Ans: Standardizing the velocity across all teams may not work out very well as different teams work on different type of work and they may not have enough similarities in their work to standardize the story pointing. Also we must not forget points that different teams may have different velocities based on the way they point their stories but that doesn’t not necessarily mean that team with higher velocity is performing better than the team with lower velocity.


How can you know the velocity of a newly setup team and how to plan work for that team’s coming iterations?

Ans: Teams commit to an amount of work for a sprint/iteration based on their average velocity. But a new team doesn’t have a set average velocity so for the first sprint they go by the gut feel of the team.
Based on the team members past experience they can tell how much work they can accomplish in a sprint and after pulling that much work in the first sprint they will have to see if that much work was more for them or lesser and based on that experience they choose the amount of work for next sprint and so on.
These learning are discussed in the team retrospectives.


What is a product increment?

Ans: Product increments are the pieces of functionalities that are completed in individual sprints/iterations and added to the product itself.


What is the difference between a BurnUp and a BurnDown?

Ans: BurnUp – It represents story points adding up to the total scope on a graph and it is typically used for showing Release progress (called Release BurnUps)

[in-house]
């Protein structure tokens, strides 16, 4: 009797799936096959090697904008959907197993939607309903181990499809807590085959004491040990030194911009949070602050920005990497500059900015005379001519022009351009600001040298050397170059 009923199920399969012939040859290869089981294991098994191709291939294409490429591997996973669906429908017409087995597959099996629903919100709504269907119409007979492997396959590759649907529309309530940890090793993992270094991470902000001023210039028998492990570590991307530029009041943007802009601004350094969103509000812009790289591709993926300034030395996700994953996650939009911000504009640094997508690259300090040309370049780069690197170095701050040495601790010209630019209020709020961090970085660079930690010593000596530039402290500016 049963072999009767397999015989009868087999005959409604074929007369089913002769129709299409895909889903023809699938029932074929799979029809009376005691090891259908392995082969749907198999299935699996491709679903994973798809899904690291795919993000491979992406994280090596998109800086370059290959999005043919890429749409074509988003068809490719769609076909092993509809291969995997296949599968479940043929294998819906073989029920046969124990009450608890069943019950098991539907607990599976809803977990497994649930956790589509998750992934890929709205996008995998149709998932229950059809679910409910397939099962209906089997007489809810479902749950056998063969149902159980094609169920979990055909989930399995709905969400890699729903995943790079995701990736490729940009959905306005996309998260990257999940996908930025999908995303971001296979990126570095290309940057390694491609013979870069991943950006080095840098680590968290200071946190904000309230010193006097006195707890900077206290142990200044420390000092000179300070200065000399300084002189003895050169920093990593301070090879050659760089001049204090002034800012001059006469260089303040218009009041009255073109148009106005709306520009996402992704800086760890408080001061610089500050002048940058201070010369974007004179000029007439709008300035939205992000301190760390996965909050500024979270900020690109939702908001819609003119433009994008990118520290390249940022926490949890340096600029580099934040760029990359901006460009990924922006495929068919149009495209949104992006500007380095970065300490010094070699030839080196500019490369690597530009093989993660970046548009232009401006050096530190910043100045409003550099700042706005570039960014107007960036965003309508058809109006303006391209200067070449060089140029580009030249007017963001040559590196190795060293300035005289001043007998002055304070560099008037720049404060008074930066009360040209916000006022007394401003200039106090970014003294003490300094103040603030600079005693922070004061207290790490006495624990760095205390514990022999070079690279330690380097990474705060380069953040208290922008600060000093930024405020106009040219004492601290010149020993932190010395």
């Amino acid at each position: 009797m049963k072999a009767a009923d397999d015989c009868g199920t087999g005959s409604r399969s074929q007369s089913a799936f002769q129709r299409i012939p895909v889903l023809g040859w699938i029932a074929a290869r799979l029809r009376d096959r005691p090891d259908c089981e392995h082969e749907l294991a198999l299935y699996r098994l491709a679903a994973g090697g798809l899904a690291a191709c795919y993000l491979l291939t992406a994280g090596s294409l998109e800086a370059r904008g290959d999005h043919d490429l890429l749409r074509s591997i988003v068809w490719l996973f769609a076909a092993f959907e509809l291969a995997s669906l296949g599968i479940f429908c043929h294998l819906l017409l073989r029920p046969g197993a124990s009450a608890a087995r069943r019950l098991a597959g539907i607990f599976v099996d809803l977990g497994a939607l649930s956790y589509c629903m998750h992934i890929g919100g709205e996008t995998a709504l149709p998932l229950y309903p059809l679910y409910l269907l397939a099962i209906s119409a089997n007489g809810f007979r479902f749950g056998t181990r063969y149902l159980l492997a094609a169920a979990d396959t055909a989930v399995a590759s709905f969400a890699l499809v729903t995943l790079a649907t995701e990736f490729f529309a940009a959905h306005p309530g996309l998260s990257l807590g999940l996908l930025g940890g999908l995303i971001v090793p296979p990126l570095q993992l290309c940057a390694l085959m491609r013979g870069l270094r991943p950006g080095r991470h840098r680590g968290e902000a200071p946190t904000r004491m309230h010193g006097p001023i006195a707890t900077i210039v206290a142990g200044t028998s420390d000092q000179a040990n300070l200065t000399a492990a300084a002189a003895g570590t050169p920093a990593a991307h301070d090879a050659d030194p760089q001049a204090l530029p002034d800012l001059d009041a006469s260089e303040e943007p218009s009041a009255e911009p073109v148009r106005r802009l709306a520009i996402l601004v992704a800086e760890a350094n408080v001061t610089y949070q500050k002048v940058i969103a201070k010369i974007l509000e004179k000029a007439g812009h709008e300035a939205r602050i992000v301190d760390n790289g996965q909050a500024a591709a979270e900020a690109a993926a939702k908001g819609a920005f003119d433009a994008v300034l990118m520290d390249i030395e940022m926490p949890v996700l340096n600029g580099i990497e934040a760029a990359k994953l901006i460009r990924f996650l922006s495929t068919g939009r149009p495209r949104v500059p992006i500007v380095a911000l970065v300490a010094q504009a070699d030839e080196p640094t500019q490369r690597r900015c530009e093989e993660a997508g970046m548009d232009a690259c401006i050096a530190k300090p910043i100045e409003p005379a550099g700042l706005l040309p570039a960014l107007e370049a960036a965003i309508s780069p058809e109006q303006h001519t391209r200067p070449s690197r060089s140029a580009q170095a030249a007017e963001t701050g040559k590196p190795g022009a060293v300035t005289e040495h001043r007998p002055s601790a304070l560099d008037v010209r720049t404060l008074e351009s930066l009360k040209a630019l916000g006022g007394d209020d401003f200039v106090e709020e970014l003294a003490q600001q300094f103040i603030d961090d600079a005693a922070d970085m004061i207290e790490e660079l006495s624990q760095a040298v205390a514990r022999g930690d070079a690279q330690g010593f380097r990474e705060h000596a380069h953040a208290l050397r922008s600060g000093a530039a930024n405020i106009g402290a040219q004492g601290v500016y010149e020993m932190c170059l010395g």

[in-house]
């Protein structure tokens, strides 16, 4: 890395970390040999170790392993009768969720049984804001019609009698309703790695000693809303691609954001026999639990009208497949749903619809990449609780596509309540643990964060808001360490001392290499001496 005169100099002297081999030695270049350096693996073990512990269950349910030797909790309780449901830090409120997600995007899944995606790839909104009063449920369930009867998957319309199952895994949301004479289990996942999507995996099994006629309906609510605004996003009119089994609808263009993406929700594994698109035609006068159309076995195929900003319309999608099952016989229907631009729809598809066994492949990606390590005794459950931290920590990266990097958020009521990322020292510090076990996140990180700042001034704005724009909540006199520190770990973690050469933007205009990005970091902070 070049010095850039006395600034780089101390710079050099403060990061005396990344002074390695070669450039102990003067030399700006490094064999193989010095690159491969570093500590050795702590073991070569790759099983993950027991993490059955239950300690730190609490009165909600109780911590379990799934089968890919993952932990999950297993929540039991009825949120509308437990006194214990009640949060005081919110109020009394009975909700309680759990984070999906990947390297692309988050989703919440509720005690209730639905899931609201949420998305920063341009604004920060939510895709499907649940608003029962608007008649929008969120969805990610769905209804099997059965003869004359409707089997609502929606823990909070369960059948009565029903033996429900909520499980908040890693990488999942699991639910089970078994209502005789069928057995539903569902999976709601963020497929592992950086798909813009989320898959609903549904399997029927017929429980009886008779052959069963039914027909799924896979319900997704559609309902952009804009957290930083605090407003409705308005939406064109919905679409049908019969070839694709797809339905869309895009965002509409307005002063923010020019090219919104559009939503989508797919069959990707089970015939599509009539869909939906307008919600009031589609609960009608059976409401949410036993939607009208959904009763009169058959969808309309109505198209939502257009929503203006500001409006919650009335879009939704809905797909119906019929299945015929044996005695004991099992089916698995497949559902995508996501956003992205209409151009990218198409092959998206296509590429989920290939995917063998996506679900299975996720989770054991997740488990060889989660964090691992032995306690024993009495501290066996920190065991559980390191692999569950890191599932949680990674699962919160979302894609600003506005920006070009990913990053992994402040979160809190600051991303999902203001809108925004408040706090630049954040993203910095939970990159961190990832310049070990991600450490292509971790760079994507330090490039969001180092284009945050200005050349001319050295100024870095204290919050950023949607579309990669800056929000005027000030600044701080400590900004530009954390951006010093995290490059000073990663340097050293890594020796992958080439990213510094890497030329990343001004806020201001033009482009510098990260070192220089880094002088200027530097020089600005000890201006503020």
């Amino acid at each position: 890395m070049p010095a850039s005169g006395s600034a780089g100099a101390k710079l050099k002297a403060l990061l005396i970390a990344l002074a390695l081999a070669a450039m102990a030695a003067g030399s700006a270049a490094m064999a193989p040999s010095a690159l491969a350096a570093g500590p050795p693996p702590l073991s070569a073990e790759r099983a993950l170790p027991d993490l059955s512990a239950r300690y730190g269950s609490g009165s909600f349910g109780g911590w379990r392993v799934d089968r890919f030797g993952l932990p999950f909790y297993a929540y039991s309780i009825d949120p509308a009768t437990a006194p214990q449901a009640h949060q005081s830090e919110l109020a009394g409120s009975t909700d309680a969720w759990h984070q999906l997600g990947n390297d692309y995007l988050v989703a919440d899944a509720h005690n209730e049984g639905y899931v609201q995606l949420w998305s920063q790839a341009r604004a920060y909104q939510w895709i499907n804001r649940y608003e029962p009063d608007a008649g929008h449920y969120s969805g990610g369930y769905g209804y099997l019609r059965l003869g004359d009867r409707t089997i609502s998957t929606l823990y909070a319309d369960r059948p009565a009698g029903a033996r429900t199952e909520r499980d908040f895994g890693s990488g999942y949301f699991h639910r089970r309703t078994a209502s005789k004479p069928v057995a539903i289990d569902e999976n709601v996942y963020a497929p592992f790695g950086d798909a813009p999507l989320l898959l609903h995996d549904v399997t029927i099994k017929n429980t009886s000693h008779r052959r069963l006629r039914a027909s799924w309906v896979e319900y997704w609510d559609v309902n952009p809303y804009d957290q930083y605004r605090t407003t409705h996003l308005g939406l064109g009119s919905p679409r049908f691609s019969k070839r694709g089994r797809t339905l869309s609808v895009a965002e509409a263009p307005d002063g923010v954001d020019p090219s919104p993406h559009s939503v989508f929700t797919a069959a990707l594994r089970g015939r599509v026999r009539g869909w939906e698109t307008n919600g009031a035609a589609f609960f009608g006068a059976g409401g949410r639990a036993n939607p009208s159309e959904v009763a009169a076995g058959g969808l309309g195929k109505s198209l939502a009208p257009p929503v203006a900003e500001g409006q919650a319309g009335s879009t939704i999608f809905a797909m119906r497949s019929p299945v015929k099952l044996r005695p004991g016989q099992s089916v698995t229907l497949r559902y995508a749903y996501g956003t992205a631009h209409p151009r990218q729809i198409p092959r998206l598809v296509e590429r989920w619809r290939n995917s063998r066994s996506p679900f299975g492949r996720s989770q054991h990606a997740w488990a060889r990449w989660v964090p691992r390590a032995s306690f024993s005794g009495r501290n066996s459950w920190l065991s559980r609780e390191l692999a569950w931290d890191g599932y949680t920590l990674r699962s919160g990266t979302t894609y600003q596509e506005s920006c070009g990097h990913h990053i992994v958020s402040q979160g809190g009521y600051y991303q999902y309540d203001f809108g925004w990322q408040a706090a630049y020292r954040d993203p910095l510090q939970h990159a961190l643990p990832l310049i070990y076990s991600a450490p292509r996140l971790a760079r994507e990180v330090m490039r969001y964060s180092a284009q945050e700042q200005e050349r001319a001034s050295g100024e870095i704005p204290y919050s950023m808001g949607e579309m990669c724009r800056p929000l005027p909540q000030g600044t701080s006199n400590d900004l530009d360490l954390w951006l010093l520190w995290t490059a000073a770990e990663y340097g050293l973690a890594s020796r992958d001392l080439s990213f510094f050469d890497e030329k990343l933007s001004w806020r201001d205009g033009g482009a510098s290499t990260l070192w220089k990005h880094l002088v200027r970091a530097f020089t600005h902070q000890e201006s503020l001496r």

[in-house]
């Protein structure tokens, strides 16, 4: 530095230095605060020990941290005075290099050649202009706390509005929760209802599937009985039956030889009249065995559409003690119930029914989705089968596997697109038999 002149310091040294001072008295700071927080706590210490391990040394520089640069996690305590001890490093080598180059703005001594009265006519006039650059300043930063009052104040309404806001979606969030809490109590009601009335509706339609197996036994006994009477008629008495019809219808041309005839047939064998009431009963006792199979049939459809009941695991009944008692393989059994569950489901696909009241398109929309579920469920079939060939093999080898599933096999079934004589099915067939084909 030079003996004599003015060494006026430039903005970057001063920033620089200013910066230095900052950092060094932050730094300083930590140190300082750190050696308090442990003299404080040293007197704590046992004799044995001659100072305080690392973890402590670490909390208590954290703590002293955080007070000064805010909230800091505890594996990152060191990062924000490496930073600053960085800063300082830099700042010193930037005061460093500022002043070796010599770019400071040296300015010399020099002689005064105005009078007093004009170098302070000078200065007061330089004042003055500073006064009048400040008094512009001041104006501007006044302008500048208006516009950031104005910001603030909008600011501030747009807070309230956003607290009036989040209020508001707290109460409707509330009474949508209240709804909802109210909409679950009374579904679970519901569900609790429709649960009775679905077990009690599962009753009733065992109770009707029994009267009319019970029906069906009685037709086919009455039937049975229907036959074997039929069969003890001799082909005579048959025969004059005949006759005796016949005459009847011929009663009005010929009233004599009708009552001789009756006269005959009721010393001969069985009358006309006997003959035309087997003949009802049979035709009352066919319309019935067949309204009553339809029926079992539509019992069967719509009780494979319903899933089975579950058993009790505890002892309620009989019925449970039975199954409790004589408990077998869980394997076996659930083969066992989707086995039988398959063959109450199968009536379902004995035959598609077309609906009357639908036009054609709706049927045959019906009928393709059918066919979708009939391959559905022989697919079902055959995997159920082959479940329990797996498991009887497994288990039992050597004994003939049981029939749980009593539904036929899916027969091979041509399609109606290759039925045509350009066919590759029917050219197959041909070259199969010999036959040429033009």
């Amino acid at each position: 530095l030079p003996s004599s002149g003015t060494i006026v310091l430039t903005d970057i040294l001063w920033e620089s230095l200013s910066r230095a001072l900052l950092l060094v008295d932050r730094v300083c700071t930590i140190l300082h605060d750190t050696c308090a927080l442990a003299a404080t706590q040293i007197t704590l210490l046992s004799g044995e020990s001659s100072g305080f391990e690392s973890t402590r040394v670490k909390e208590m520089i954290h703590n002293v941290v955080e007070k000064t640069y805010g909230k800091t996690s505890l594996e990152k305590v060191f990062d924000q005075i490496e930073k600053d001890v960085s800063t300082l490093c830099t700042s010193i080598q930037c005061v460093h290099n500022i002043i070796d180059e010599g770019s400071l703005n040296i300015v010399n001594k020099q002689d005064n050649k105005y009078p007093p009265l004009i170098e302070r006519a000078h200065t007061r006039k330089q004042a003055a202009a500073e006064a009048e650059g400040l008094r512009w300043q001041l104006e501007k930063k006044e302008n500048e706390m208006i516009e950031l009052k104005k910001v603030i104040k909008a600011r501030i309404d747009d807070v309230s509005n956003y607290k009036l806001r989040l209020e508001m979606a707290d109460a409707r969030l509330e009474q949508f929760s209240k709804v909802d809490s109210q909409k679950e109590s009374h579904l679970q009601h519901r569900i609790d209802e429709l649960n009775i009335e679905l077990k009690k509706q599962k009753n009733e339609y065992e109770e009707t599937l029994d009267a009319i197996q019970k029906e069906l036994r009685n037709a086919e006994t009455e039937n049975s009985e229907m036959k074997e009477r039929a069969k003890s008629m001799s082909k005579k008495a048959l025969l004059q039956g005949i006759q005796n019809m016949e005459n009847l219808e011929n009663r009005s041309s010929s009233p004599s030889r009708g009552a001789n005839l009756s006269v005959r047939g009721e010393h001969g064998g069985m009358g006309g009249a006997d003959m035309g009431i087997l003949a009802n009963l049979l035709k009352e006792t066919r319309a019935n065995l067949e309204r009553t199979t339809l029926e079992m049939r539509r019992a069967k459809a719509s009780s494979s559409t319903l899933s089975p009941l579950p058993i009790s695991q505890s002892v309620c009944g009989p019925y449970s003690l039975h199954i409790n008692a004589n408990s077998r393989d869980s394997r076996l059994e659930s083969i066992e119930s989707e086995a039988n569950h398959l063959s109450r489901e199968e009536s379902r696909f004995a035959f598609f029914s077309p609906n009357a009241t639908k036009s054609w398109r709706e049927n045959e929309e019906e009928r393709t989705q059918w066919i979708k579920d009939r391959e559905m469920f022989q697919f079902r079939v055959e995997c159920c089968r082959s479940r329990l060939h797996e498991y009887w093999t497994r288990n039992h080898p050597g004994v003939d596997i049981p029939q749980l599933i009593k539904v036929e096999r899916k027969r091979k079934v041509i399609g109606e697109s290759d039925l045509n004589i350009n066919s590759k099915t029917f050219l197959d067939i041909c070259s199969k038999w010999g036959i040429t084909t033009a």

BurnDown – In contrary to a burn ups it represents a graph of story points starting from the actual scope and burning down to ideally 0 as the days in a sprint go by. Typically used for Sprints (called Sprint Burn Downs)


How do you quantify work in Agile?

Ans: Work is quantified using ‘Story Points’. Every story carries story points and the total effort in a sprint or in a release is the total number of story points on the stories in that specific sprint or Release.


How do you estimate work in Agile?

Ans: Several estimation techniques are available in the industry but the most popular and in my opinion the most effective is Planning Poker technique. Almost all agile teams in the industry use this technique.


What is Planning Poker and how to conduct it?


Who writes the stories and who marks them Done ?

Ans: Any team member can write stories and add them to the product backlog but those need to be well defined and estimated before they get pulled into an actual sprint / iteration.

The typical route of closing stories is that a tester passes the stories after testing and demos them to the Product Owner to mark them Done/Accepted.


What is the difference between product backlog and sprint backlog?

Ans: Product Backlog – All the planned and unplanned work, in the form of user stories, for a product is maintained in the product backlog. Stories in the product backlog may not be ready to be played since they may lack Acceptance Criteria or final estimates.

Sprint Backlog – The list of stories in a sprint is called sprint backlog. Its a subset of product backlog stories but all the stories pulled into a sprint are well defined and estimated.


How can you help your team continuously improve?